“Decompression and fusion for degenerative spondylolisthesis is associated with reduced risk of opioid dependency”, says Mayur Sharma (Department of Neurosurgery, University of Louisville, Louisville, USA), summarising his latest research, recently published in the Journal of Neurosurgery: Spine. The study reports that degenerative spondylolisthesis patients are more likely to have a dependency on opioid medications before surgery than afterward.
In the midst of the US opioid epidemic, identified as a national emergency, Sharma and colleagues set out to investigate the risk factors for the development of opioid dependence in these patients by analysing data from MarketScan databases. In 2015, opioid overdose was cited as a cause of more than 33,000 deaths in the USA alone.
A large proportion of opioid addiction can be traced back to the misuse of physician-prescribed medications initially provided for the management of acute or chronic pain. The lower back is a common site of pain—approximately 80% of adults experience low back pain at some point in their lives. Low back pain has been cited as the leading global cause of disability.
Opioid dependence reduced after surgery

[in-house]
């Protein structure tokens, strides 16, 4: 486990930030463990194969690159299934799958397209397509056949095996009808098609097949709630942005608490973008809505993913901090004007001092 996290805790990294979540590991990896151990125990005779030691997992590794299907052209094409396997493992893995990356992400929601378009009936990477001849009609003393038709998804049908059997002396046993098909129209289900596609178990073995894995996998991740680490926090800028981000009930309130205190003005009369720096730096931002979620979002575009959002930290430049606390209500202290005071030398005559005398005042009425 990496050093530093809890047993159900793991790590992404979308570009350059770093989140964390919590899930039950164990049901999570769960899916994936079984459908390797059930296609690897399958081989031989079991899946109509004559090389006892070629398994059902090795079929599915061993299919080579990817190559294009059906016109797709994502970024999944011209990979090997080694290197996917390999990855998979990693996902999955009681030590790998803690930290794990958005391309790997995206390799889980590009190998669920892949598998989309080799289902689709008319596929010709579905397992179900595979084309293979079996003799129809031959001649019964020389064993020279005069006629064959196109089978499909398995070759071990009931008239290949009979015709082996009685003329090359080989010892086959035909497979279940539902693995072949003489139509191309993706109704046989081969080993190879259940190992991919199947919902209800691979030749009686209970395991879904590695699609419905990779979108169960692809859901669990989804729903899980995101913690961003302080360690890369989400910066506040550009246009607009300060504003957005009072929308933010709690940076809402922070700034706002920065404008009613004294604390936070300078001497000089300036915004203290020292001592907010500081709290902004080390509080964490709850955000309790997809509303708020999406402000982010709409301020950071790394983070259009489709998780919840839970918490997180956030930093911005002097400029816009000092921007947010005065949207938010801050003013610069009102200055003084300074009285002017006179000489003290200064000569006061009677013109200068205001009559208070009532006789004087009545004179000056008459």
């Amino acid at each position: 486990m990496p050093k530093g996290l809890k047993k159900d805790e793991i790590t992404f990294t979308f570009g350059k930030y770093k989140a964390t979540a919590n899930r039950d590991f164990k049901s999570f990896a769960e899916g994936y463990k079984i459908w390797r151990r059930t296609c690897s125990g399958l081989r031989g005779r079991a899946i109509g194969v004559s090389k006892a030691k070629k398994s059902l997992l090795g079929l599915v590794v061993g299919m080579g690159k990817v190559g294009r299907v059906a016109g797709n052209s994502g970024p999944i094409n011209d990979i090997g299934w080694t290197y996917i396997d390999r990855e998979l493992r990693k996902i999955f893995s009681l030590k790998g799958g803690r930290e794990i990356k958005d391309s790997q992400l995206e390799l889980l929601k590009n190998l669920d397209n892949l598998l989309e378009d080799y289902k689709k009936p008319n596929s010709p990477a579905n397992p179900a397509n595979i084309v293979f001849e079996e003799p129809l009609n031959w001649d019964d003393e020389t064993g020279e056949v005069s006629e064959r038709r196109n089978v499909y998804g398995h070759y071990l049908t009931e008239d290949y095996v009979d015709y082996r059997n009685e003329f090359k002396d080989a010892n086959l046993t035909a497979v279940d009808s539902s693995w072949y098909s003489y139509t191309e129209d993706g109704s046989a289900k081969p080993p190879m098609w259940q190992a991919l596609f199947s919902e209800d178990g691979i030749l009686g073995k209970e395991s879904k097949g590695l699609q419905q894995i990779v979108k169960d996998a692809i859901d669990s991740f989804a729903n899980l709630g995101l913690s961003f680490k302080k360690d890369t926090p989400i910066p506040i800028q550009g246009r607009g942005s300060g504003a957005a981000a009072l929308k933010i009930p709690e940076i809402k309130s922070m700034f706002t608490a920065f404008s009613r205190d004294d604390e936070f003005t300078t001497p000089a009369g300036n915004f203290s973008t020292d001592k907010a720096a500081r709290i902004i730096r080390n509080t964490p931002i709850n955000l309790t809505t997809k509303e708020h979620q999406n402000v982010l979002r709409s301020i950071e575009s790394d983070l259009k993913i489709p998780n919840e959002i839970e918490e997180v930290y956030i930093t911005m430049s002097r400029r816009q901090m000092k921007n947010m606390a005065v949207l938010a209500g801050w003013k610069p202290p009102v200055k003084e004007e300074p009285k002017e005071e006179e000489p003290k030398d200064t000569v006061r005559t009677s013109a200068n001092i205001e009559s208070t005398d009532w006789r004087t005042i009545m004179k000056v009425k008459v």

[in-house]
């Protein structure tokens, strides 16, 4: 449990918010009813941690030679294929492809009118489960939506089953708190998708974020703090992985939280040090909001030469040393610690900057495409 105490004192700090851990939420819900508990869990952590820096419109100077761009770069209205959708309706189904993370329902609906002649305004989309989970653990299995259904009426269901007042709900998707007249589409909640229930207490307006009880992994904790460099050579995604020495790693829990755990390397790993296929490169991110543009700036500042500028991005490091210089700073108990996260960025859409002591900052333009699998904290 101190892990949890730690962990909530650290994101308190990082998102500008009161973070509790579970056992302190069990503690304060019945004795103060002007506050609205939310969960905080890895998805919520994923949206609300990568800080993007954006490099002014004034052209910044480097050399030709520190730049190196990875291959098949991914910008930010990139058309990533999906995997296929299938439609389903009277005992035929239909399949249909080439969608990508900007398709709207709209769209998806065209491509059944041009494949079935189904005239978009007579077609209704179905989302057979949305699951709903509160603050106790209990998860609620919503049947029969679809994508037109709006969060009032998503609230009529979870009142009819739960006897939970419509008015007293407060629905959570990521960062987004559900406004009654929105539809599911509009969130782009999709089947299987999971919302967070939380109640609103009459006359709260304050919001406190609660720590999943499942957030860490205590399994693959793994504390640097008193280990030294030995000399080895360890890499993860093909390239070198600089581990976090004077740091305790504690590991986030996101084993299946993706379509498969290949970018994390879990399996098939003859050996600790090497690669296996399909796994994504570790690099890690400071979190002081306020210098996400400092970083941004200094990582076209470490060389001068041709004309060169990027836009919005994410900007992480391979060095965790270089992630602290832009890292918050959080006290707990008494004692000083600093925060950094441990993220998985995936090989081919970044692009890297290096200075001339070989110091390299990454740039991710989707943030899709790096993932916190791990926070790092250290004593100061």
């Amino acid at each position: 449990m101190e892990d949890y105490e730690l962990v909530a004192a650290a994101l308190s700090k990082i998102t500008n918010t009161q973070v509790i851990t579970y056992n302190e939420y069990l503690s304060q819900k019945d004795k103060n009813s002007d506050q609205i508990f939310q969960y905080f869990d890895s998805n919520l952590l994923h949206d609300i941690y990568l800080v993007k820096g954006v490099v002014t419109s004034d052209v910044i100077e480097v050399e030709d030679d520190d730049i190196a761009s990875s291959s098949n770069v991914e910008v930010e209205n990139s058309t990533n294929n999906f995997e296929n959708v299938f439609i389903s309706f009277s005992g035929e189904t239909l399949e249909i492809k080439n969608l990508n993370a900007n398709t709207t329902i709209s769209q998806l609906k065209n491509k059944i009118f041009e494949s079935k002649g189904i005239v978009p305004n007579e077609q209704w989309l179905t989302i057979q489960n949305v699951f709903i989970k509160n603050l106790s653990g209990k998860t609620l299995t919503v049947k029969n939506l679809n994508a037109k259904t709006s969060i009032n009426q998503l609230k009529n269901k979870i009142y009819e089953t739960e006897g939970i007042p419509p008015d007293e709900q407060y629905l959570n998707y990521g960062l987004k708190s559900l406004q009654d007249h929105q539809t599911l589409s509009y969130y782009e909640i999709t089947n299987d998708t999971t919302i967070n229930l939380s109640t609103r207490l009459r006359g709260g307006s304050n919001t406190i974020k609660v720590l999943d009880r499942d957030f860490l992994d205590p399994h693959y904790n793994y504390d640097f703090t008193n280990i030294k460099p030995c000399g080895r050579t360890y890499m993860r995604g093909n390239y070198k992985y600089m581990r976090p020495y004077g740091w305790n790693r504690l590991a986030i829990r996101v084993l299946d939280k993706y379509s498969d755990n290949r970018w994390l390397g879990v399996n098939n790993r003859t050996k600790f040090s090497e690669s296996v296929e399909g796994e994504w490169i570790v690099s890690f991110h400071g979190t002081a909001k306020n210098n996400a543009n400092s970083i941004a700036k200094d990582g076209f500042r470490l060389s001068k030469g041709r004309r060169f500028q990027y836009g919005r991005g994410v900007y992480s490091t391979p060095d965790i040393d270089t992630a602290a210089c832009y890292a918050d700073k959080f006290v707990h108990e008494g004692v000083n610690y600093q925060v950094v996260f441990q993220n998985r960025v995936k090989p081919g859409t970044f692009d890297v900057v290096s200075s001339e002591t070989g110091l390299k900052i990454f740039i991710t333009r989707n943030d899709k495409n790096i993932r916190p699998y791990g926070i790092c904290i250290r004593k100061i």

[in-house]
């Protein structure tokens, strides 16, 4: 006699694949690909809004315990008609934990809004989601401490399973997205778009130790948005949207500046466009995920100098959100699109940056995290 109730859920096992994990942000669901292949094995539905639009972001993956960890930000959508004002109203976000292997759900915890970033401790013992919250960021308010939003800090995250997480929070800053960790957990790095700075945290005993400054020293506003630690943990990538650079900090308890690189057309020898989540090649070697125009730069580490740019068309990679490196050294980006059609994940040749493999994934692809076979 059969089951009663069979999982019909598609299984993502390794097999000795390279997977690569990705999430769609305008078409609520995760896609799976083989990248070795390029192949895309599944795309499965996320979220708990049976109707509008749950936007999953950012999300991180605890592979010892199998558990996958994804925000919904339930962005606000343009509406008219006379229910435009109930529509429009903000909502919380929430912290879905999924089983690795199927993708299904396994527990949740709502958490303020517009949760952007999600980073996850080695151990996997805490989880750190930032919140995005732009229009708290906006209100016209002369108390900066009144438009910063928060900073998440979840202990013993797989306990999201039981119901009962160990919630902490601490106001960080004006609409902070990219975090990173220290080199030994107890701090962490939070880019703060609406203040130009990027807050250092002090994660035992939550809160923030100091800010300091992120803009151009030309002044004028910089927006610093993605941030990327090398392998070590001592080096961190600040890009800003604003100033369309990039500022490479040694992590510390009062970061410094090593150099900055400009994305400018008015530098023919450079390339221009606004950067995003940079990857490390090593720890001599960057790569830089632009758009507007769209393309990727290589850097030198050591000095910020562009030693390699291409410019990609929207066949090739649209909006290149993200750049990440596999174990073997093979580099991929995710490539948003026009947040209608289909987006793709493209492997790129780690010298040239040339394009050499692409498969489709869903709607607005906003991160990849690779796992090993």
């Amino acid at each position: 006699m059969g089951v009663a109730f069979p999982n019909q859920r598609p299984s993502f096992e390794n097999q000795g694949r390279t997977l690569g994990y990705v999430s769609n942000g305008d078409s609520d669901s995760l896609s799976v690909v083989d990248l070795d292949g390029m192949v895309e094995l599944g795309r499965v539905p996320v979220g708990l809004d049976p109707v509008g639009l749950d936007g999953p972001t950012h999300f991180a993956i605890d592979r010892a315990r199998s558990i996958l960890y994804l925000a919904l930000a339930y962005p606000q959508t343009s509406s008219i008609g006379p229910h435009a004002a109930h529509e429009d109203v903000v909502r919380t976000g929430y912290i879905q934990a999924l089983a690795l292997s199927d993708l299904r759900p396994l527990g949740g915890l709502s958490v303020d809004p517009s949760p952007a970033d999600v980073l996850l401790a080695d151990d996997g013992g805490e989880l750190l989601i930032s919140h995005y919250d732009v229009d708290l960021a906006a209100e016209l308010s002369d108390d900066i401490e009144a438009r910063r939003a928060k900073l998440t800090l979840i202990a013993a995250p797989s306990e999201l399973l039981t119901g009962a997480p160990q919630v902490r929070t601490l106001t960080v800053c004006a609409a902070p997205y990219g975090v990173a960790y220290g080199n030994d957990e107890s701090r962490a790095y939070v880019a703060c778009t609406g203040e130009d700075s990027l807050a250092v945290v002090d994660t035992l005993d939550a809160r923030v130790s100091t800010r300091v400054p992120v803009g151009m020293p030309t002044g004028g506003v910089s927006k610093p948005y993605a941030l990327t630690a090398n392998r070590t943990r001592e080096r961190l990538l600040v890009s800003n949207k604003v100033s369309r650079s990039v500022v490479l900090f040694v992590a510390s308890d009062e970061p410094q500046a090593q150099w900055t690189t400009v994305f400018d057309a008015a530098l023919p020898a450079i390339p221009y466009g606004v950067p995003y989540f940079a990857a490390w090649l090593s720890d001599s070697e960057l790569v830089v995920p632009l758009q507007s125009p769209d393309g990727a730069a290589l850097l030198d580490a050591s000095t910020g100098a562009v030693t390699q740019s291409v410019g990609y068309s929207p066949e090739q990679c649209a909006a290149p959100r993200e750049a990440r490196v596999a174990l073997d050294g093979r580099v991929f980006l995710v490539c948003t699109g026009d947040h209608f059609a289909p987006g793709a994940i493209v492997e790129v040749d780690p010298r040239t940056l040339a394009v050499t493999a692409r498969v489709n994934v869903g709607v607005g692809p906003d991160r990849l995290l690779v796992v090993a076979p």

After evaluating the impact of surgery, patient age and sex, comorbidities, and type of medical insurance held by the patients, the authors determined the following applied to patients who underwent surgery to treat degenerative spondylolisthesis:
- There was an association between surgical decompression with fusion and a decreased risk of postoperative opioid dependence. In this study, the opioid dependence was reduced by 5% after surgery for degenerative spondylolisthesis (90.1% patients were opioid independent following surgery, an increase from 85.15% prior to surgery).
- Preoperative opioid dependence was associated with an increased risk of postoperative opioid dependence.
- Increased patient age was associated with a decreased risk of postoperative opioid dependence.
- Following surgery for degenerative spondylolisthesis, these patients were twice as likely to become opioid independent than they were to become opioid dependent.
Prior to surgery, 15% (1,591) of the patients had an opioid dependency. Between three and 15 months after surgery, however, the percentage of patients with a dependency on opioids was 10% (1,060).
For their analysis, the authors defined indicators of opioid dependence as follows: continued opioid use, more than 10 opioid prescriptions, had counselling regarding psychological and pharmacological treatment options for opioid addiction, or either a diagnosis of opioid dependence disorder or a prescription for treating opioid dependence disorder during the period of one year before or three to 15 months after surgery.
The patient cohort
Sharma and colleagues extracted de-identified data from the MarketScan databases on 10,708 patients who had undergone surgery for degenerative spondylolisthesis. The median age of these patients was 61 years (interquartile range: 54 to 69 years). Of these, 65% were women. In most cases (94%), the surgery was decompression with fusion, and in 76% of patients, surgery involved multiple vertebrae. Many patients (54%) had one or more comorbidities. The majority of patients had commercial health insurance (61% as opposed to 35% with Medicare).